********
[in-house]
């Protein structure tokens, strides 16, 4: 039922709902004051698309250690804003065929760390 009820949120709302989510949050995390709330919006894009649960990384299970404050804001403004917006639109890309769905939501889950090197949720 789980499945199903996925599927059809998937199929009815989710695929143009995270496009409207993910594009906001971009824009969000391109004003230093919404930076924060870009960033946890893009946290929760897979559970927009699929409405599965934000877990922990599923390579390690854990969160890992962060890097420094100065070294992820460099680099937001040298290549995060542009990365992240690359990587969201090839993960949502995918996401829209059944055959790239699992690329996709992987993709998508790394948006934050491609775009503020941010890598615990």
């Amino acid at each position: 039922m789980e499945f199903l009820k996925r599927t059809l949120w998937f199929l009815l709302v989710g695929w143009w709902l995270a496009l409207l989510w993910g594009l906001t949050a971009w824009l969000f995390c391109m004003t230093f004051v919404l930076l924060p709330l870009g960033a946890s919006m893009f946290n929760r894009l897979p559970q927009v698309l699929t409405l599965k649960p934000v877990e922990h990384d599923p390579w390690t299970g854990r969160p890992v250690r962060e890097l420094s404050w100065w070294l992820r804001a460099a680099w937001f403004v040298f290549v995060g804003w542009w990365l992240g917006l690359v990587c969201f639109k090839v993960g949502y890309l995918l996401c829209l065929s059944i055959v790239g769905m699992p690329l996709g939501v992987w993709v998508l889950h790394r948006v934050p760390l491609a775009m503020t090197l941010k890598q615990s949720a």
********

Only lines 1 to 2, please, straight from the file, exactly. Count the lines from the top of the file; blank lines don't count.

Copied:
[in-house]
């Protein structure tokens, strides 16, 4: 039922709902004051698309250690804003065929760390 009820949120709302989510949050995390709330919006894009649960990384299970404050804001403004917006639109890309769905939501889950090197949720 789980499945199903996925599927059809998937199929009815989710695929143009995270496009409207993910594009906001971009824009969000391109004003230093919404930076924060870009960033946890893009946290929760897979559970927009699929409405599965934000877990922990599923390579390690854990969160890992962060890097420094100065070294992820460099680099937001040298290549995060542009990365992240690359990587969201090839993960949502995918996401829209059944055959790239699992690329996709992987993709998508790394948006934050491609775009503020941010890598615990």